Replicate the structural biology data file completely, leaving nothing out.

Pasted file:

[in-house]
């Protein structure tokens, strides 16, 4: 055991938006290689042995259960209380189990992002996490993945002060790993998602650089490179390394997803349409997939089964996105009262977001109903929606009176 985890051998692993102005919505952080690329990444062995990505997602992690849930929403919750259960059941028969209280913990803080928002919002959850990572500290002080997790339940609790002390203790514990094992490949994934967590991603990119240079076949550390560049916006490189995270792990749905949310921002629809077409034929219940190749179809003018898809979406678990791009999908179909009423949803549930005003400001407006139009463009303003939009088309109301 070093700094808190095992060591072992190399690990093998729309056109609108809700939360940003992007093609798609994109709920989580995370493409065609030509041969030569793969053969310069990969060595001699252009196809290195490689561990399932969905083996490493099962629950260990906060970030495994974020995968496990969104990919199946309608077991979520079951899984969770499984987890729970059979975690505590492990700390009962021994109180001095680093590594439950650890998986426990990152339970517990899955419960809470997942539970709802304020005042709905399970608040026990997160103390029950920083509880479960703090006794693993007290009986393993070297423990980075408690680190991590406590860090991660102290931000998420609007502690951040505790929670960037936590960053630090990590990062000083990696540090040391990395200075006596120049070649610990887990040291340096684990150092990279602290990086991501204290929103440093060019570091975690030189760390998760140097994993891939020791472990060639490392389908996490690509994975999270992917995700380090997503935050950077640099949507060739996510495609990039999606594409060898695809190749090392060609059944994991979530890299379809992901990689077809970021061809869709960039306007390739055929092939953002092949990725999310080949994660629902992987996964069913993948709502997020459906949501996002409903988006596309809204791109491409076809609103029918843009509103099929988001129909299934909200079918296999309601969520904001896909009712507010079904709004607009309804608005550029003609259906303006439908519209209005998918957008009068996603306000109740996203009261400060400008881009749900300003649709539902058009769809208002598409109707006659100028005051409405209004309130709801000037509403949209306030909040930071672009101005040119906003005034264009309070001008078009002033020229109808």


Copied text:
[in-house]
């Protein structure tokens, strides 16, 4: 055991938006290689042995259960209380189990992002996490993945002060790993998602650089490179390394997803349409997939089964996105009262977001109903929606009176 985890051998692993102005919505952080690329990444062995990505997602992690849930929403919750259960059941028969209280913990803080928002919002959850990572500290002080997790339940609790002390203790514990094992490949994934967590991603990119240079076949550390560049916006490189995270792990749905949310921002629809077409034929219940190749179809003018898809979406678990791009999908179909009423949803549930005003400001407006139009463009303003939009088309109301 070093700094808190095992060591072992190399690990093998729309056109609108809700939360940003992007093609798609994109709920989580995370493409065609030509041969030569793969053969310069990969060595001699252009196809290195490689561990399932969905083996490493099962629950260990906060970030495994974020995968496990969104990919199946309608077991979520079951899984969770499984987890729970059979975690505590492990700390009962021994109180001095680093590594439950650890998986426990990152339970517990899955419960809470997942539970709802304020005042709905399970608040026990997160103390029950920083509880479960703090006794693993007290009986393993070297423990980075408690680190991590406590860090991660102290931000998420609007502690951040505790929670960037936590960053630090990590990062000083990696540090040391990395200075006596120049070649610990887990040291340096684990150092990279602290990086991501204290929103440093060019570091975690030189760390998760140097994993891939020791472990060639490392389908996490690509994975999270992917995700380090997503935050950077640099949507060739996510495609990039999606594409060898695809190749090392060609059944994991979530890299379809992901990689077809970021061809869709960039306007390739055929092939953002092949990725999310080949994660629902992987996964069913993948709502997020459906949501996002409903988006596309809204791109491409076809609103029918843009509103099929988001129909299934909200079918296999309601969520904001896909009712507010079904709004607009309804608005550029003609259906303006439908519209209005998918957008009068996603306000109740996203009261400060400008881009749900300003649709539902058009769809208002598409109707006659100028005051409405209004309130709801000037509403949209306030909040930071672009101005040119906003005034264009309070001008078009002033020229109808």